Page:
Primary Biliary Cirrhosis (cont.)

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What is the role of testing for antimitochondrial antibodies?

AMA are detectable in the serum in 95 to 98% of patients with PBC, as noted earlier. The most economical test for AMA applies diluted samples of a patient's serum onto tissue sections from rat stomach or kidney in the laboratory. (Remember that the mitochondria are present in all cells, not just the cells of the liver and bile ducts.) Serum antibodies that attach (bind) to mitochondrial membranes within the tissue cells can then be observed with a microscope. The most dilute sample of serum showing this binding reaction is reported, using the term titer. The titer indicates the most dilute serum sample that reacts with the tissue mitochondria. A higher titer means there is a greater amount of AMA in the serum.

The AMA titers in PBC are almost universally greater than or equal to 1 to 40. This means that a serum sample diluted with 40 times its original volume still contains enough antimitochondrial antibodies to be detected in the binding reaction. A positive AMA with a titer of at least 1:40 in an adult with an elevated alkaline phosphatase is highly specific for a diagnosis of PBC. The antigen recognized by AMA in patients with PBC is now known to be PDC-E2 and is also often referred to as the M2 antigen, as discussed earlier. So, newly developed tests for antibodies that bind to PDC-E2 are more specific and are now available to confirm the diagnosis of PBC.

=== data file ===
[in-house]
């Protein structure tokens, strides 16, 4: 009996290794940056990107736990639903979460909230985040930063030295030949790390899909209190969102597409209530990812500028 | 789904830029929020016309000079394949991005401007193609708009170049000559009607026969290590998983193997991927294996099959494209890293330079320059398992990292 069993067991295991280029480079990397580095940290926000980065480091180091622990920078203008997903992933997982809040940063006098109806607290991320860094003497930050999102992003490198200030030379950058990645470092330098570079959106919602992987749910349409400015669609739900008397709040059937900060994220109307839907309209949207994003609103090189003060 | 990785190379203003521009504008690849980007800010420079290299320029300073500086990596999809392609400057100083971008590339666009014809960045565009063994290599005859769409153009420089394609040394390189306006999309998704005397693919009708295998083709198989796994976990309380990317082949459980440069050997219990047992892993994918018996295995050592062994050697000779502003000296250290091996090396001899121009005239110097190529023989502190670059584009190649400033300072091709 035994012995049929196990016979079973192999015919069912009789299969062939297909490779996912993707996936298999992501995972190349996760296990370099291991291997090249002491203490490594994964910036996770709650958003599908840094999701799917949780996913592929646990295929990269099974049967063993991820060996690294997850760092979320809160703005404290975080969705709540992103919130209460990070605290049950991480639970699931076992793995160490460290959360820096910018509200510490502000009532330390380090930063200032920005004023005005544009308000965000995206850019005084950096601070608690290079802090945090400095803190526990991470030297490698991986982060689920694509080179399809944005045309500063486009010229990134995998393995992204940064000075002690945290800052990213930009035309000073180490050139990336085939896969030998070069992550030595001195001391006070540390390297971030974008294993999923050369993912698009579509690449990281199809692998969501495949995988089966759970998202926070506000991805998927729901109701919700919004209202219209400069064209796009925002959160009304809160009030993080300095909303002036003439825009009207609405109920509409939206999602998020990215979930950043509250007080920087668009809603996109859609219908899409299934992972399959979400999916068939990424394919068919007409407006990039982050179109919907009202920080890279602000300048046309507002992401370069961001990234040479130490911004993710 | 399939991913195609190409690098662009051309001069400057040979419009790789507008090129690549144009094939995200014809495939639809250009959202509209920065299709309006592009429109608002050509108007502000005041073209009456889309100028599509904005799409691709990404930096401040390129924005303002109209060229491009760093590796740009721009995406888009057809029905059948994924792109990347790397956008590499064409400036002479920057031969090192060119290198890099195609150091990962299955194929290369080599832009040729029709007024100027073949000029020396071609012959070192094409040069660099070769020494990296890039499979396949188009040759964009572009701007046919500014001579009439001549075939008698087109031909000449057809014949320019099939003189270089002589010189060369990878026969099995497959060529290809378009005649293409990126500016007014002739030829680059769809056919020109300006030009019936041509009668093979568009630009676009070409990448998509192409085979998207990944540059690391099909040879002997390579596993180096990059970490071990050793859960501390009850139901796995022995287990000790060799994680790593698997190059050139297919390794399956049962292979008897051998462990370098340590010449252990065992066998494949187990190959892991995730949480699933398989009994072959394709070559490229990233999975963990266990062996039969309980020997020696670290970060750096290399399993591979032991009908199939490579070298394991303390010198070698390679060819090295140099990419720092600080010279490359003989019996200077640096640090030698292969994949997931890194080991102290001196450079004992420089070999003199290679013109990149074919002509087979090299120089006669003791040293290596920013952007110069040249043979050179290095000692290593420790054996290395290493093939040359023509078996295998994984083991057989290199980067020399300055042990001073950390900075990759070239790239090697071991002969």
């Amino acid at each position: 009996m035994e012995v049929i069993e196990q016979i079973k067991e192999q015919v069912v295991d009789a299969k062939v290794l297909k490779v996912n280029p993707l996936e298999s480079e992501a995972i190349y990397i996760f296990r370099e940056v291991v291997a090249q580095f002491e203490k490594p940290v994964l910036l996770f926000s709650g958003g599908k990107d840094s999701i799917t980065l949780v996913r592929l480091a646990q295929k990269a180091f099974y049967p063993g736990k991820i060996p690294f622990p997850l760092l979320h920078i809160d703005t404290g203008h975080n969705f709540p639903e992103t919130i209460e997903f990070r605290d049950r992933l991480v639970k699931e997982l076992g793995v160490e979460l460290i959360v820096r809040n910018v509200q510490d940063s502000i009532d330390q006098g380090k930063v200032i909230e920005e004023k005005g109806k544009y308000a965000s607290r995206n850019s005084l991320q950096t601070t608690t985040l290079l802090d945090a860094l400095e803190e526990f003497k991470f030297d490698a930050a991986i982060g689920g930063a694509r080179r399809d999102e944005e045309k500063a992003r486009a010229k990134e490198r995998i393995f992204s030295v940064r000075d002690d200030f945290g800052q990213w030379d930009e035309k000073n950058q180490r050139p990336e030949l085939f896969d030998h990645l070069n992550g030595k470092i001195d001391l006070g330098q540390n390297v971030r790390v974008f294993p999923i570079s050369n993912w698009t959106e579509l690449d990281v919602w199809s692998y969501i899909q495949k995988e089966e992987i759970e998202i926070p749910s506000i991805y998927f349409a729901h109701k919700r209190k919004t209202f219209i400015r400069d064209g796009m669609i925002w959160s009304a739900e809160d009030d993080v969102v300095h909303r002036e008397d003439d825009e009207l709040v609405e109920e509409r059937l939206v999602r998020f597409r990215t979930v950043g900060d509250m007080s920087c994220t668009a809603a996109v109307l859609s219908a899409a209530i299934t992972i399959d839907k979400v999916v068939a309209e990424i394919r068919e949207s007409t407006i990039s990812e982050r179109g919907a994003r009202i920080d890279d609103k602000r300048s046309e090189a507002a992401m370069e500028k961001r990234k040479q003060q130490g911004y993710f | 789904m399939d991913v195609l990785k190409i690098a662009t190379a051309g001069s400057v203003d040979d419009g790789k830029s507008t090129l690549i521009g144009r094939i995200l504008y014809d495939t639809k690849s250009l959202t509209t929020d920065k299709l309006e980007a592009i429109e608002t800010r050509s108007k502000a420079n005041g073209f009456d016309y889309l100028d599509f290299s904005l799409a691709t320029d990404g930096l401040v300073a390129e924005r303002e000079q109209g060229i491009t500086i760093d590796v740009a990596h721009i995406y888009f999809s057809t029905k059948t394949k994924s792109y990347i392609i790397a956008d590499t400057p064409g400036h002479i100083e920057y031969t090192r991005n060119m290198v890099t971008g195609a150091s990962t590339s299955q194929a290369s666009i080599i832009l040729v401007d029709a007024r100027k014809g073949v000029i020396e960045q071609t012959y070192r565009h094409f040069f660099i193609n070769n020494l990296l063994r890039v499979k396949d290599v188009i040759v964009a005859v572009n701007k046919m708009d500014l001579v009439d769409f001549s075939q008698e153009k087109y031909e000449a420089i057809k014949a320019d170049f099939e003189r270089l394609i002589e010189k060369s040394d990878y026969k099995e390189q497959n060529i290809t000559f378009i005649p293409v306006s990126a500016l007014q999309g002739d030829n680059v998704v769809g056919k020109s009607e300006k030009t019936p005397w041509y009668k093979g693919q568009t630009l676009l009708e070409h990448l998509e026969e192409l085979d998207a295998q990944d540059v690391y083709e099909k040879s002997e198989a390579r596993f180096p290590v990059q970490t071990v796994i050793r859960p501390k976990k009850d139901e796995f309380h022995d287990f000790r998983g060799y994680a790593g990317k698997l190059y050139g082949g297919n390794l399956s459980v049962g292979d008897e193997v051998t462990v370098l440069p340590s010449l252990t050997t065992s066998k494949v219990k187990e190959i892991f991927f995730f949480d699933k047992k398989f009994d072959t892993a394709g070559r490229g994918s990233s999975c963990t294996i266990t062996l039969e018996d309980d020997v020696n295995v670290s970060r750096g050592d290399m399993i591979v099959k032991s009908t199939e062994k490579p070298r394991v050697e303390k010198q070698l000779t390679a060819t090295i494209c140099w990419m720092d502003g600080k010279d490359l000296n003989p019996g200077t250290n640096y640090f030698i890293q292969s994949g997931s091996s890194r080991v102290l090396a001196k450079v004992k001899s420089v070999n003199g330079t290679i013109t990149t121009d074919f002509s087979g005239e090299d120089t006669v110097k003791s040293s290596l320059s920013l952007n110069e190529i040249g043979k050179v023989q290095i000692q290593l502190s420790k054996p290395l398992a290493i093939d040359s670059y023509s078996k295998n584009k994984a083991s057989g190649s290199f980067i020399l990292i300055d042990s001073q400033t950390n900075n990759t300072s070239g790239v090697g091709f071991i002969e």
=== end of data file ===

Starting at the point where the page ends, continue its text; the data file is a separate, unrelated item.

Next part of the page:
It is noteworthy that approximately 20% of patients with AMA also have antinuclear (ANA) and/or anti-smooth muscle (SMA) autoantibodies in their blood. The ANA and SMA are more characteristically found in a disease called chronic autoimmune hepatitis. It turns out that patients who have persistently undetectable AMA but otherwise have clinical, laboratory, and liver biopsy evidence of PBC, all have either ANA or SMA. These patients have been referred to as having AMA-negative PBC, autoimmune cholangiopathy, or autoimmune cholangitis. The natural history, associated diseases, laboratory test abnormalities, and liver pathology are indistinguishable between the AMA-positive and AMA-negative patients. Thus, it seems inappropriate, for now at least, to classify this AMA-negative disease as different from PBC. Accordingly, this situation should be referred to as AMA-negative PBC. Rarely, some other patients appear to concurrently have features of both PBC and chronic autoimmune hepatitis. Such patients are said to have an overlap syndrome.

Medically Reviewed by a Doctor on 1/9/2014

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